I’d never heard of English novelist, Nancy Mitford, until I listened to today’s selection from The Spoken Word. Quite full of herself, that one. And her family! The liner notes say: “As one of the six aristocratic Mitford girls, Nancy Mitford was prominent in high society in the 1920’s and 20’s. Her sisters included Unity, an admirer of Adolf Hitler; Diana, who married the British Fascist Oswald Mosely; and Deborah, who married the 11th Duke of Devonshire.” Talk about dysfunctional.

She did, however, say something that resonated. She talked about how she got into writing: “I started when I was 23 because I wanted to make one hundred pounds. I made the money and got into the habit.”

Much of writing is about habit, isn’t it? Sitting at the computer each day, staying put even when the words get tangled into an awful mess on the page. I have a couple of habits that are part of my process. One is doing the NY Times crossword puzzle at the start of my day. It’s fun, challenging, and occasionally frustrating but it helps me get into a more playful mood about the work. The other is that I do most of my revising off of a hard copy. I do tiny things on the screen, of course, but there’s something about seeing the words on paper, turning pages, that is important to me. If I’m working on a picture book, I always dummy it out, a lesson my good friend, Ann Whitford Paul, has drummed into my head.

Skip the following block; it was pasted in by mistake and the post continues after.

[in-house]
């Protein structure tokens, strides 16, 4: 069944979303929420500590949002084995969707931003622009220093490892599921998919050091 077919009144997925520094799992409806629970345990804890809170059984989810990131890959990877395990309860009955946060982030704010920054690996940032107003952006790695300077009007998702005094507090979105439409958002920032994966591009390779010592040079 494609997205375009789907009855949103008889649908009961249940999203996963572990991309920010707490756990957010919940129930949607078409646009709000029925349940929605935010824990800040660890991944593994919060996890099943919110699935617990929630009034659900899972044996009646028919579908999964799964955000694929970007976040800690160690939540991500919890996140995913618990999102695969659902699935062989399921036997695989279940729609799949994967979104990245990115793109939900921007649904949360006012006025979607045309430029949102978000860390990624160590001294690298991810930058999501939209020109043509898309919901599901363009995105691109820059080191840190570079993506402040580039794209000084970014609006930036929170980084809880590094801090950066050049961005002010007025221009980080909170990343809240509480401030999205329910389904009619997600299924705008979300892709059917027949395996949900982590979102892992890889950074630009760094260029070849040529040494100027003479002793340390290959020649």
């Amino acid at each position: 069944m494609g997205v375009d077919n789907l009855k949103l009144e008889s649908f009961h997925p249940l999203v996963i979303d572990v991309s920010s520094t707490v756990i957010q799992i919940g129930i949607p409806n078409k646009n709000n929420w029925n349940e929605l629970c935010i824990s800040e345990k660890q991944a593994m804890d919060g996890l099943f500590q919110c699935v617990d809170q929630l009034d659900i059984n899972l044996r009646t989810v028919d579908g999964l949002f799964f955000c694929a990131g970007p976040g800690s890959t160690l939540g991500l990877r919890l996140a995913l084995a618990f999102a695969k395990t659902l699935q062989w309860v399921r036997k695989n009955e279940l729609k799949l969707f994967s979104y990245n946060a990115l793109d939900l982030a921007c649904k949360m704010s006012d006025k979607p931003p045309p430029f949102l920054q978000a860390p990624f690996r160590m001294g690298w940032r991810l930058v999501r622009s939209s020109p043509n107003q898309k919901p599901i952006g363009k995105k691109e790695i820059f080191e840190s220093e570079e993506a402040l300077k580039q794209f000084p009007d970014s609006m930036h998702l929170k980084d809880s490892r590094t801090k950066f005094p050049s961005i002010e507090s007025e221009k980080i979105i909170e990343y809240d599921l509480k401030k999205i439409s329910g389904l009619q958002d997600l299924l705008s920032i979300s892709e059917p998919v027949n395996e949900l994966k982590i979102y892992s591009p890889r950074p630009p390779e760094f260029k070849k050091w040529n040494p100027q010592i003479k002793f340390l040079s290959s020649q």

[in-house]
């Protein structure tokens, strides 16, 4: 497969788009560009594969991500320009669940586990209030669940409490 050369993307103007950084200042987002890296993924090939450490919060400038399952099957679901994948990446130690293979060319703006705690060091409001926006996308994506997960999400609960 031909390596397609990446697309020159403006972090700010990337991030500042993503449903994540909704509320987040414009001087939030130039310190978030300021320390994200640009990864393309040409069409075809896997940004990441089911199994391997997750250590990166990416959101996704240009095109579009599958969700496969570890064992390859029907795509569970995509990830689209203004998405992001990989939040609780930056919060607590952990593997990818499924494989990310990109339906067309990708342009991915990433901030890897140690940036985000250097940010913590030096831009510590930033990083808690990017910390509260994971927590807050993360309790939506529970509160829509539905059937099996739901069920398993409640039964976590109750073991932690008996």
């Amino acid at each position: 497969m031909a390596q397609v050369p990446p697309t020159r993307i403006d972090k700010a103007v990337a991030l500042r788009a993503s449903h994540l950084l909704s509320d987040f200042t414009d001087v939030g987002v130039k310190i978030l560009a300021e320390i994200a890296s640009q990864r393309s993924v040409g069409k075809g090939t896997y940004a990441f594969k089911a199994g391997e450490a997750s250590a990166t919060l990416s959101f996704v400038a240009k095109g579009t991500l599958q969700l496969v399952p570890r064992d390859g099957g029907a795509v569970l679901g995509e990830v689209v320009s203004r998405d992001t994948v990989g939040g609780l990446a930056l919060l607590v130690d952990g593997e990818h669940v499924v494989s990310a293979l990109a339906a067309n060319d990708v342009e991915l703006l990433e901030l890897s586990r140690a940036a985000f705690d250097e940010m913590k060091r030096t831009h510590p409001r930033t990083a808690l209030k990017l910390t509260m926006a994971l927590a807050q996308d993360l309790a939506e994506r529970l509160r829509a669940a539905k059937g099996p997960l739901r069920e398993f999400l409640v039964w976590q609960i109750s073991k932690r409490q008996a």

Lately, a new habit has been to work for a few hours then pack up, taking my laptop to the local coffee shop to write. This is a trick I learned from Dave Patneaude and, at least for right now, with this WIP, it’s working.

This dog is always ready to learn new writing tricks — what are yours?

No Responses to “La-Ti-Da”

  1. kcushman

    Please don’t forget Jessica Mitford, my favorite of the Mitford girls, who became a communist, moved to the US and married a civil rights lawyer, left the communists party, became an investigative journalist, wrote The American Way of Death, and was active in East Bay (California) politics until she died. A great lady.

  2. Suzanne Williams

    I think I want to try the coffee shop idea. We work alone so much of the time, it might be nice to write in another setting besides my office–a busy, noisy setting. To tell you the truth, I don’t even begin writing until eleven or later most days. But then I often write until 5pm. I usually write in my journal for a half-hour after breakfast, or read, until it’s time to leave for the gym. I do a 9:30 class most weekday mornings–yoga or step. I feel that the workouts energize both my body and mind for the writing afternoon ahead. Or at least that’s what I tell myself!

  3. Emilie

    It took me years to discover that “write first thing in the morning–before you’re even conscious!” just doesn’t work for me. I am at my best in the afternoon, so that’s when I write. Plus, I’m usually working at my paying job in the mornings, so that makes this schedule work even better:) I also do my best work at or near my great-grandfather’s desk that I inherited when I was seven…which was about the time I decided I wanted to be a writer. Coincidence? I don’t believe in them:)